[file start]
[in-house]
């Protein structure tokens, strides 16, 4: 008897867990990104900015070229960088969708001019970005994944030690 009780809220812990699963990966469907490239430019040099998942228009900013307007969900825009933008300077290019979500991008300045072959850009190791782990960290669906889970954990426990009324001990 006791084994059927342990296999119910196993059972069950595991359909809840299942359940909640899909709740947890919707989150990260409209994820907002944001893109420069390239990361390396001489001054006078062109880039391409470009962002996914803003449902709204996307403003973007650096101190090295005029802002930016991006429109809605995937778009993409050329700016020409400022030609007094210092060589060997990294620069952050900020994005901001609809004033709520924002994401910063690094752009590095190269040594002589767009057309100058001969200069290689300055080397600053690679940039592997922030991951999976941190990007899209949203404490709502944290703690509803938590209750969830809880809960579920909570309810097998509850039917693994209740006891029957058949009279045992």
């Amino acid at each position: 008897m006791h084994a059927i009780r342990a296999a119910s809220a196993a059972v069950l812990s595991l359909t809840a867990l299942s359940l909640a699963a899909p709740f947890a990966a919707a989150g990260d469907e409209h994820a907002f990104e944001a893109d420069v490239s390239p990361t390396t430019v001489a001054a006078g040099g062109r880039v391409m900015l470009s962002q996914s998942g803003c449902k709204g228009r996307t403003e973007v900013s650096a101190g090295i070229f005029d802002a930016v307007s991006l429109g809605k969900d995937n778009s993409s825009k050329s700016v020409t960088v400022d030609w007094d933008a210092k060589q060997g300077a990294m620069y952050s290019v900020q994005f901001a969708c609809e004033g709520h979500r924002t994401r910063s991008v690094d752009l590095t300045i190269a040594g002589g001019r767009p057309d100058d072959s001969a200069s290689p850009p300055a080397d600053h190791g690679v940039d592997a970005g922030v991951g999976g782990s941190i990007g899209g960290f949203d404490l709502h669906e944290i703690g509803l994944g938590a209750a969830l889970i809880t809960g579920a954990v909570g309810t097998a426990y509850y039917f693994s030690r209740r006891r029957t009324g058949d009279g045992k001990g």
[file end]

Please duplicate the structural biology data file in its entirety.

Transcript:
[in-house]
């Protein structure tokens, strides 16, 4: 008897867990990104900015070229960088969708001019970005994944030690 009780809220812990699963990966469907490239430019040099998942228009900013307007969900825009933008300077290019979500991008300045072959850009190791782990960290669906889970954990426990009324001990 006791084994059927342990296999119910196993059972069950595991359909809840299942359940909640899909709740947890919707989150990260409209994820907002944001893109420069390239990361390396001489001054006078062109880039391409470009962002996914803003449902709204996307403003973007650096101190090295005029802002930016991006429109809605995937778009993409050329700016020409400022030609007094210092060589060997990294620069952050900020994005901001609809004033709520924002994401910063690094752009590095190269040594002589767009057309100058001969200069290689300055080397600053690679940039592997922030991951999976941190990007899209949203404490709502944290703690509803938590209750969830809880809960579920909570309810097998509850039917693994209740006891029957058949009279045992």
């Amino acid at each position: 008897m006791h084994a059927i009780r342990a296999a119910s809220a196993a059972v069950l812990s595991l359909t809840a867990l299942s359940l909640a699963a899909p709740f947890a990966a919707a989150g990260d469907e409209h994820a907002f990104e944001a893109d420069v490239s390239p990361t390396t430019v001489a001054a006078g040099g062109r880039v391409m900015l470009s962002q996914s998942g803003c449902k709204g228009r996307t403003e973007v900013s650096a101190g090295i070229f005029d802002a930016v307007s991006l429109g809605k969900d995937n778009s993409s825009k050329s700016v020409t960088v400022d030609w007094d933008a210092k060589q060997g300077a990294m620069y952050s290019v900020q994005f901001a969708c609809e004033g709520h979500r924002t994401r910063s991008v690094d752009l590095t300045i190269a040594g002589g001019r767009p057309d100058d072959s001969a200069s290689p850009p300055a080397d600053h190791g690679v940039d592997a970005g922030v991951g999976g782990s941190i990007g899209g960290f949203d404490l709502h669906e944290i703690g509803l994944g938590a209750a969830l889970i809880t809960g579920a954990v909570g309810t097998a426990y509850y039917f693994s030690r209740r006891r029957t009324g058949d009279g045992k001990g």